This was btw the first Yellow-browed Warbler for Isola della Cona nature reserve, so everyone on site was very happy.
Apart from the main target of the twitch I saw an Avocet Recurvirostra avosetta from the bar and 4 overflying Swallows Hirundo rustica. I didn't even bother too much to check the area from the main hide. I don't like smelly wetlands full of people anymore.

Other birds of note earlier this week included a PALLID SWIFT Apus pallidus over my house and a Great Grey Shrike Lanius excubitor at Škocjanski zatok. Also quite a lot of late-autumn movement in the form of Song Thrushes Turdus philomelos everywhere, Bramblings Fringilla montifringilla & Siskins Carduelis spinus going overhead and so on. A Whinchat Saxicola rubetra and a few Reed/Marsh Warblers Acrocephalus scirpaceus/palustris at Škocjanski zatok were the only remaining summer migrants, along with the Swallows.

Tuesday 14 October 2014

White-backed Woodpeckers in the autumn forest

White-backed Woodpecker Dendrocopos leucotos by Martin Senič
On Sunday me and a couple of friends spent the day in the extensive forests of the Snežnik plateau. Despite the fact we didn't see the (hoped for) Brown Bear Ursus arctos, we were lucky to find two WHITE-BACKED WOODPECKERS Dendrocopos leucotos (ssp. lilfordi). The first was a quite collaborative female which allowed good views (the best I've ever had of a White-backed). My friend also managed to obtain some good shots (above and below) when the bird was on the trees above our heads. Hours later we heard a second individual on a different location. It's always thrilling to have a close encounter with one of Slovenia's rarest breeding birds.
Female White-backed Woodpecker Dendrocopos leucotos by Martin Senič
In the early afternoon we were quite surprised when we flushed a WALLCREEPER Tichodroma muraria from a very small rocky face by the forest road. This was most probably a bird on migration that stopped in the area for a short time; nevertheless the encounter was very exciting as it was totally unexpected.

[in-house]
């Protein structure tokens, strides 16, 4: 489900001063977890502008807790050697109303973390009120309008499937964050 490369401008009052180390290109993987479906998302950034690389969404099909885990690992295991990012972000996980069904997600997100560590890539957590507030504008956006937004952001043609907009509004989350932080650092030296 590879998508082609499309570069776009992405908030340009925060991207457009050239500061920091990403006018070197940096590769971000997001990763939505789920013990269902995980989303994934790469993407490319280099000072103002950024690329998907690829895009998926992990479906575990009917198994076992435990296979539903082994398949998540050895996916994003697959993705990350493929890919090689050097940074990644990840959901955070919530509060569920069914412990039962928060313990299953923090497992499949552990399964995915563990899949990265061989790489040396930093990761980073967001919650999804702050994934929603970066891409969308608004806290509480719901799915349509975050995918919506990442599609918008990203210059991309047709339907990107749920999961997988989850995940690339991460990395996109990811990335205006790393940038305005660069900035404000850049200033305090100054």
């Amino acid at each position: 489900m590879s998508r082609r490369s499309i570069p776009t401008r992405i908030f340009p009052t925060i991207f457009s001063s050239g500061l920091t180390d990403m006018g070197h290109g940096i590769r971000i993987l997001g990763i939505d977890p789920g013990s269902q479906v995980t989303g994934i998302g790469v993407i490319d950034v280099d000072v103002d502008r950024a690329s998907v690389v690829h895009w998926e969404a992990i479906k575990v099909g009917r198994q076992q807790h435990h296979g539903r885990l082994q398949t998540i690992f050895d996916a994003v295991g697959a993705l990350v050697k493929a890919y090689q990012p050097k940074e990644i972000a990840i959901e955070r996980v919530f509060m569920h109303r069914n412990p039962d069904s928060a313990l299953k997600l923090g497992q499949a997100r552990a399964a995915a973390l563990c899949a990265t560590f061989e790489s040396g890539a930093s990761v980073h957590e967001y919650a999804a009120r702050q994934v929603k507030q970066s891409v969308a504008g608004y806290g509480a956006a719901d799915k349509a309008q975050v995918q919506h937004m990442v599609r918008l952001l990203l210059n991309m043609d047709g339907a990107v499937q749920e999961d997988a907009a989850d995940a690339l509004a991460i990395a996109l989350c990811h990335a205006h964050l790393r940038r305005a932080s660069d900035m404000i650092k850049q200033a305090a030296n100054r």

During the day we visited some amazing parts of the Snežnik forests, including some old beech woodlands and spruce-covered Karstic dolines where common mountain birds were present (all tit species, Crossbills Loxia curvirostra, Siskins Carduelis spinus, Ravens Corvus corax ect.).
Autumn colours in the forest - Sycamore Acer pseudoplatanus
Mixed forest with Norway Spruce Picea abies and Beech Fagus sylvatica
A Silver Fir Abies alba in mountain beech forest
A look towards Croatia - forests as far as the eye can see
Apart from a good movement of Meadow Pipits Anthus pratensis overhead, there were also large flocks of Chaffinches Fringilla coelebs on the move, with several Bramblings Fringilla montifringilla mixed among them.
Brambling Fringilla montifringilla
On the mammal front the highlight were the footprints (and droppings) of a massive Brown Bear Ursus arctos. In the evening we also saw Red Deer Cervus elaphus (4), Roe Deer Capreolus capreolus (3) and Brown Hare Lepus europaeus (1). 
Brown Bear's footprints

Last week I also re-visited the site of the Karstic URAL OWLS Strix uralensis and in the evening the pair appeared in front of me once again! They showed brilliantly for some 15 minutes or so, before it became dark enough for them to "disappear" in the beech trees where they were perched. A noisy Black Woodpecker Dryocopus martius kept mobbing them all the time, while a distant Grey-headed Woodpecker Picus canus was calling. Magic moments.

Monday 6 October 2014

Bear's footprints!

Brown Bear's (Ursus arctos) footprints
Today I returned to the forest where I found the Ural Owl last week, to do some exploring. I had in mind a dream encounter - to find a Brown Bear. There are now several bears scattered around the the Karst (especially the Slovenian one) as a consequence of the massive disturb caused by loggers clearing Slovenia's forests after the severe ice damage from last winter. So a lot of bears have dispersed in other forest habitats that they usually don't inhabit. Moreover they seem to be especially active now as they gather food for the winter storage. And everyone going around on casual walks seems to find them with a certain ease (including several of my friends).
Today I was not very optimistic because I knew I was out of the core habitat area of bears. So of course I was very delighted when I found the above footprints. And not just one footprint but an awful lot of them! These probably involve more than one bear. I've seen bear's footprints on several occasions, but always singles or doubles. On the forest road I also found what I think is most probably a bear's dropping.
The muddy areas around puddles on the paths had also other footprints of Canis sp. and Felis sp. I couldn't ID for sure - they are still under examination. One of the puddles also held a nice Yellow-bellied Toad Bombina variegata.
There was a bit of wind today so birds were not very cooperative. I managed to hear a Black Woodpecker Dryocopus martius, a Lesser Spotted Woodpecker Dendrocopos minor, some Crossbills Loxia curvirostra and Siskins Carduelis spinus, but the highlight on the bird-front was a Great Grey Shrike Lanius excubitor earlier in the day.